Spider-Man: Turn Off the Dark Takes Entertainment Technology To A New Level


Spider-Man Turn Off the Dark

Broadway’s Spider-Man: Turn Off the Dark is a massive technological achievement that required both meticulous engineering and the development of new technologies to create unprecedented production effects. From the installation in the theatre, which required extensive renovation to receive the show, to intricate coordination between the lighting, video and automation systems, the technologies developed for Spider-Man will no doubt be utilized in future productions.

PRG supplied and integrated the lighting, audio, video and automation systems, as well as engineered and built the massive scenery and supervised the extensive renovations made to the theatre. Essential to the integration of the technologies were several PRG proprietary products, including the Mbox Extreme® v3 Media Server, the V676® Lighting Control Console, PRG’s Stage Command® System (SCS) and the Commander™ Motion Control Console as well as the Series 400® Power and Data Distribution system. In addition to the core features of these products, PRG developed new features, which have been permanently incorporated into the products for future productions.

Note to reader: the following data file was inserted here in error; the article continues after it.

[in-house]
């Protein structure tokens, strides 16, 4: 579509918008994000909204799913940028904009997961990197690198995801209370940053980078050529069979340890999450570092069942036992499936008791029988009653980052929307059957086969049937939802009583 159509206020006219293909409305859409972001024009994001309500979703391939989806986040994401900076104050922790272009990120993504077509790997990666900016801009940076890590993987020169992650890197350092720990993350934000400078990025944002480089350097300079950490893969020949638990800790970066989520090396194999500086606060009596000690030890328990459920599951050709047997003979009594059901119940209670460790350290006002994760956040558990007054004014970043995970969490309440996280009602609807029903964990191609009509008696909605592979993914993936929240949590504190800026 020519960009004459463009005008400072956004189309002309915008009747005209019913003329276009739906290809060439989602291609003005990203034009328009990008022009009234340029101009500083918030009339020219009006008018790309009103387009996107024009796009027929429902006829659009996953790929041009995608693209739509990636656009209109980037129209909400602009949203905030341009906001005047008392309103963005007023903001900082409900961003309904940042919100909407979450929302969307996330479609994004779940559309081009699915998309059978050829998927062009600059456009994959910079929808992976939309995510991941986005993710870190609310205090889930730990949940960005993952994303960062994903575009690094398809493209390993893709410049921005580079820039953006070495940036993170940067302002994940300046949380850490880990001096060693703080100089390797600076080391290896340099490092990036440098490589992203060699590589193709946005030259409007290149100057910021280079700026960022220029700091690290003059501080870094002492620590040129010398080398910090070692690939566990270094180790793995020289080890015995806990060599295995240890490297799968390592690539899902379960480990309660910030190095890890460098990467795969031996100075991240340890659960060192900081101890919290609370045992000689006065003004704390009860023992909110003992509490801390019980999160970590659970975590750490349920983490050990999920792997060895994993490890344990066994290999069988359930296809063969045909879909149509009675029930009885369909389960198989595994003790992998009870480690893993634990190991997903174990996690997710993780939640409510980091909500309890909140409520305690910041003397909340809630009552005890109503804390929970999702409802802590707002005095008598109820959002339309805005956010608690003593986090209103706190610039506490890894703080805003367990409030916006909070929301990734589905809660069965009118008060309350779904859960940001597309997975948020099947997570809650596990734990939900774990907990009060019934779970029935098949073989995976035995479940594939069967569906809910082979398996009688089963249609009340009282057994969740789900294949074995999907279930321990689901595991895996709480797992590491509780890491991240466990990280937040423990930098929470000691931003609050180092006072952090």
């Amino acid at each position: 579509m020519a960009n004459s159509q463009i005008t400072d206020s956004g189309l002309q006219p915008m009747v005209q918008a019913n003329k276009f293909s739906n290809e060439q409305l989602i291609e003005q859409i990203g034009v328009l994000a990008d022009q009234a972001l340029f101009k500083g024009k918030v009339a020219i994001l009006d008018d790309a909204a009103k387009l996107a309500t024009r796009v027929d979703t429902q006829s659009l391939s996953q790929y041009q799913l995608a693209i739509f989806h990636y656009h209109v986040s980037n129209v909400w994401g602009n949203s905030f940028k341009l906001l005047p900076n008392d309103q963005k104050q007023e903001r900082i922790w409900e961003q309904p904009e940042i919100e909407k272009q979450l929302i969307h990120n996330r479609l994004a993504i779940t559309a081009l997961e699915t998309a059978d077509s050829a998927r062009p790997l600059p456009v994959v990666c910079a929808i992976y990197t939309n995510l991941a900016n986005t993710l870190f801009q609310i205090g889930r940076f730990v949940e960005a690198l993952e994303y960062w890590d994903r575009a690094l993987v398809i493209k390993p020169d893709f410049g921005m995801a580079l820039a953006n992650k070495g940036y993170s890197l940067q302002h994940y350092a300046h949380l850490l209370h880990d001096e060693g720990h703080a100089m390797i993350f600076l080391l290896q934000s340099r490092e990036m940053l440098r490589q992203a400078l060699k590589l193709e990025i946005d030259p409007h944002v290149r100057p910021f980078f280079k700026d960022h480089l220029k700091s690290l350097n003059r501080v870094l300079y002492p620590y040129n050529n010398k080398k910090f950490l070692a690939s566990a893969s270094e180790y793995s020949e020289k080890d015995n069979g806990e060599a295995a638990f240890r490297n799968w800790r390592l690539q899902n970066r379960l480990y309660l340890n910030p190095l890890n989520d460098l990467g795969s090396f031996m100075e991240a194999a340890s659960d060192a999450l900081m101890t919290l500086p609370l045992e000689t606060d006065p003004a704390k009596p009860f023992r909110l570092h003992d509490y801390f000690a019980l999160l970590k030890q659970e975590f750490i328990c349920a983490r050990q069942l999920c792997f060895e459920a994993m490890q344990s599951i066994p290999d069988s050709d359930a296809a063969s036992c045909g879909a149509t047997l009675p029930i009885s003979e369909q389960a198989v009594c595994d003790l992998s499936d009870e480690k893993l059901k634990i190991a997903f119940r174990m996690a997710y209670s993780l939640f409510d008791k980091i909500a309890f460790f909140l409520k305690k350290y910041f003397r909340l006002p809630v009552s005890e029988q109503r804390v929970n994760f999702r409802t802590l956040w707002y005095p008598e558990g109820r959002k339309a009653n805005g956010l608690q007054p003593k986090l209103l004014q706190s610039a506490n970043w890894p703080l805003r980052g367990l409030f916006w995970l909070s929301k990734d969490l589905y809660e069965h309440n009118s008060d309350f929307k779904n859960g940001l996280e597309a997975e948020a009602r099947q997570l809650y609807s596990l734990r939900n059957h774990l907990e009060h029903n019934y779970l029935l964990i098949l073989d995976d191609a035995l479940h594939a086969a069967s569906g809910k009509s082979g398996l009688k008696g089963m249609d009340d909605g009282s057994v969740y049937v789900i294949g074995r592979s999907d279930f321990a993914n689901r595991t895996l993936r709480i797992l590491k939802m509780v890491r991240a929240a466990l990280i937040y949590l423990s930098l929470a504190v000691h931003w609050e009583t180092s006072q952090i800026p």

For all of the technical departments, the scale of the systems was the primary challenge. “Spider-Man’s biggest challenge was really just sheer size,” said Production Sound Engineer Simon Matthews. “The audio system is 50% larger than any other Broadway show.” For the main audio control, PRG supplied a Meyer/LCS CueConsole 2, used in conjunction with Meyer/LCS D-Mitri Digital Audio processors. Three Avid Digidesign Profile consoles handle additional audio mixing and routing. The audio system sends SMPTE triggers to the PRG V676® lighting console to trigger the video system and it receives MIDI from the V676® as a DMX channel to trigger audio cues from lighting. The centerpiece of the sound system is the Meyer D-Mitri mixing system, which has a very large input/output set up, 144 in x 144 out. “We aren’t limited; each speaker can essentially get its own mix,” said Matthews.